Foreign Relations & International Law

U.S. Sinks Deeper into Syrian Civil War, Gulf Feud Starting to Shift Qatari Policy, U.S. Resumes Weapons Deliveries to Saudi Arabia

J. Dana Stuster
Tuesday, June 20, 2017, 4:00 PM

United States Slides Deeper into Syrian Civil War

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United States Slides Deeper into Syrian Civil War

The escalation between U.S. and Iranian-backed Assad regime forces in southeastern Syria tipped further into direct confrontation this week. After recent skirmishes between U.S. and regime forces near al-Tanf, on the Syria-Jordan border, U.S. troops deployed HIMARS missile trucks last week, but the heavy weapons did not deter further encroachment by regime forces. On Sunday, a U.S. F/A-18 intercepted and shot down a Syrian Su-22 bomber after it carried out an attack near U.S.-backed forces near Tabqa, west of Raqqa. It is at least the third incident in which the United States has targeted Assad regime forces this month.

The United States appears to be sinking deeper into the quagmire of Syria’s civil war without a strategy or clear objectives. That’s a terrifying prospect only made worse by a report from Foreign Policy that the strategy-deficient drift into war is being pushed by two Trump administration NSC staffers despite the objections of defense planners. The United States also has no legal framework for sustained combat against the Assad regime except in cases of self-defense—unless you accept Chairman of the Joint Chiefs of Staff Gen. Joseph Dunford’s strained explanation that the Sunday incident was covered by the 2001 Authorization for Use of Military Force. On Lawfare this morning, Robert Chesney argues that just doesn’t work: “But even if we accept that this indirect belligerency really should count for purposes of the statutory analysis, the important consideration here is that the Syrian government could not plausibly be depicted as ‘associated’ with al Qaeda. The associated forces option has no application here.”

The Assad regime’s chief patrons, Iran and Russia, are stepping up efforts to project force in eastern Syria. Also on Sunday, Iran launched a barrage of surface-to-surface missiles at Islamic State targets in Deir Ezzour; the strikes were nominally a retaliation for the Islamic State’s terrorist attacks in Tehran, but were also a clear demonstration of its missiles’ reach into contested areas. And on Monday, Russia leapt to the Assad regime’s defense and warned that it will target any U.S. or coalition warplane that crosses west of the Euphrates River.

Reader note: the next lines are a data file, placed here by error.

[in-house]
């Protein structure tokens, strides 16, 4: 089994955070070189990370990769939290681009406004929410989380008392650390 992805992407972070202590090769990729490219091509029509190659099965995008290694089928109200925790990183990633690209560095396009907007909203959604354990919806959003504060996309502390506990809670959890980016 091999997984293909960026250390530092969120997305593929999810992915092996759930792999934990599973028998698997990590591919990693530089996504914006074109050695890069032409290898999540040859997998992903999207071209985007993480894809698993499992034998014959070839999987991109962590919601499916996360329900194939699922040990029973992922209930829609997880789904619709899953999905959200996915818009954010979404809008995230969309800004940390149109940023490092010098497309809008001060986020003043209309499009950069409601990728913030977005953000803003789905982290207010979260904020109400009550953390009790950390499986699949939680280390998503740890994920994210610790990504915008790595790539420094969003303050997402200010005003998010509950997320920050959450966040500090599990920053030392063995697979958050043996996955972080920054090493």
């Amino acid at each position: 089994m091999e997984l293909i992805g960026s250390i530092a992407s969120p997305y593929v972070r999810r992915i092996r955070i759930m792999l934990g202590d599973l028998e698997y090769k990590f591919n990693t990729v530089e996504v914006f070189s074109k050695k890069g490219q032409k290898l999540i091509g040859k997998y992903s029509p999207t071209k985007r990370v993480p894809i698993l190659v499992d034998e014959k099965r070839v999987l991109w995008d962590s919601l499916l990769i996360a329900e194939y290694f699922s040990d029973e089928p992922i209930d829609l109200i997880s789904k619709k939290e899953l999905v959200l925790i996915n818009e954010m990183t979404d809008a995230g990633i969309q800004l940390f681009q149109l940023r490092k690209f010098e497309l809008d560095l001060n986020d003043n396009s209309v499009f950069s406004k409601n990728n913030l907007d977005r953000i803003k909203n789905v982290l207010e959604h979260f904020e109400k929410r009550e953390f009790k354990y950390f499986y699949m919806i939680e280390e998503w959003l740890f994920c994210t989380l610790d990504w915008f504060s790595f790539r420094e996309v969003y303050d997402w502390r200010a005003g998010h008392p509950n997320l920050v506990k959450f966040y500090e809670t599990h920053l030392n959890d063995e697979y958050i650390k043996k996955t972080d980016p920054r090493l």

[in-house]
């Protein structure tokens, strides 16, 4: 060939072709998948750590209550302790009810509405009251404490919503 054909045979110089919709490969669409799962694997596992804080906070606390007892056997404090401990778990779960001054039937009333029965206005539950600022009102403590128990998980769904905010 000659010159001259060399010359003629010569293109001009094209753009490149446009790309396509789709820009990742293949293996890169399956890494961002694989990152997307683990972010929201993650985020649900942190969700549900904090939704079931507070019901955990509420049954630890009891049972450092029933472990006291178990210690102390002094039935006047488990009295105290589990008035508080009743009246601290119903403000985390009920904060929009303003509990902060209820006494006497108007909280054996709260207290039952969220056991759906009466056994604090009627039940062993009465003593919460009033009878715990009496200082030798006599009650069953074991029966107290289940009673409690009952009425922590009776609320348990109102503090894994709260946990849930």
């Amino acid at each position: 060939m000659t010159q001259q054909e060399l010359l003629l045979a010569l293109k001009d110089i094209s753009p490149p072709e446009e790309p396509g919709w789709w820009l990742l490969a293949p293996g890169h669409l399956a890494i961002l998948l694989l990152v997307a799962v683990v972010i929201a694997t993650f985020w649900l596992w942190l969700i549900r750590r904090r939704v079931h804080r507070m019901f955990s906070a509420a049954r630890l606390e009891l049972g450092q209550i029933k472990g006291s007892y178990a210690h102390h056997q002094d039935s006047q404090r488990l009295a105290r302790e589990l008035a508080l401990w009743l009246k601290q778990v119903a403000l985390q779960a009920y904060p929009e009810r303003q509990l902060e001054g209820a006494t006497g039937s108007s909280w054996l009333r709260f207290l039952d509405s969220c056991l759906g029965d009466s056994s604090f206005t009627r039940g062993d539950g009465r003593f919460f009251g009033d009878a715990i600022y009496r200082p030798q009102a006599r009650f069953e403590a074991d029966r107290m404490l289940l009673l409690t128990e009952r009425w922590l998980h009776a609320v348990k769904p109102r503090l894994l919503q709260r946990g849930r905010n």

The Assad regime’s chief patrons, Iran and Russia, are stepping up efforts to project force in eastern Syria.

The potential for conflict is not limited to concerns about Iran and the Assad regime’s role in eastern Syria. As BuzzFeed reported this past week, Turkey is also watching developments around Raqqa warily and considering intervening to address what it sees as undue Kurdish influence. “I can say that Turkey has its military operation options on table,” one Turkish policy expert told BuzzFeed. Ankara wants to prevent the formation of an independent Kurdish state, but its chance to act may have already closed. The largely Kurdish Syrian Democratic Forces are pushing into Raqqa and face few threats in northeastern Syria; across the border in Iraq, Kurdistan Regional Government President Masoud Barzani is moving ahead with plans for a referendum on Kurdish independence from Iraq to be held on September 25. “[F]or a long time I have held the belief that Baghdad is not accepting real, meaningful partnership with us,” Barzani told Foreign Policy. “I want to die in the shadow of the that flag of an independent Kurdistan.”

Qatar Feud Continues in Wall Street Journal Editorial Pages

The Saudi-backed isolation policy targeting Qatar entered full effect over the weekend, marking the latest escalation in the ongoing Gulf feud. While Saudi Arabia and several of its partners have established an embargo of the country, the policy now also requires citizens of Saudi Arabia, the United Arab Emirates, and Bahrain to return to their countries, even in instances in which they are married to Qatari citizens. Despite Qatar’s best efforts to build up its resilience to the Gulf’s policy, the isolation is beginning to bend Qatar’s independent foreign policy toward the Gulf mainstream: The Los Angeles Times reports that “Qatari support [for Hamas] has wavered as the tiny Persian Gulf emirate came under political and economic pressure from Arab neighbors” and Hamas officials are looking for refuge elsewhere. Syrian rebel groups are also concerned that the feud could exacerbate divisions within the already fractious rebel community.

There’s still no sign of a swift resolution to the crisis, but there’s also no indication of tensions boiling over into overt conflict. Emirati Foreign Affairs Minister Anwar Gargash said this past week that the isolation policy could remain in place for “years,” and Qatari officials say they won’t negotiate until the policy is eased. “Hopefully, this dispute will soon prove to have been little more than a tempest in a teapot,” International Crisis Group’s Joost Hiltermann wrote for the New York Times, while warning that “the teapot happens to be the Gulf...where one false move, one miscommunication, one misread signal could set in motion unstoppable forces.”

The latest and most improbable theater in which the Gulf feud is being fought is the Wall Street Journal opinion page. On June 13, Emirati Ambassador to the United States Yousef Al Otaiba published an editorial condemning Qatar and laying out the Gulf’s argument—or at least the version of it tailored to a Washington audience. Qatar is playing a double game, Otaiba argues, drawing money from investments in the United States and funneling a portion of that to extremists, including those linked to al-Qaeda. The editorial also takes aim at Al Jazeera, which Otaiba accuses of providing a platform to and colluding with terrorist organizations. And he was able to selectively draw from the Trump administration’s mixed messages for support for the Gulf’s policies. “President Trump said it well on Friday: ‘the time had come to call on Qatar to end its funding [of extremism]. . . . For Qatar, we want you back among the unity of responsible nations,’” he wrote in the Journal.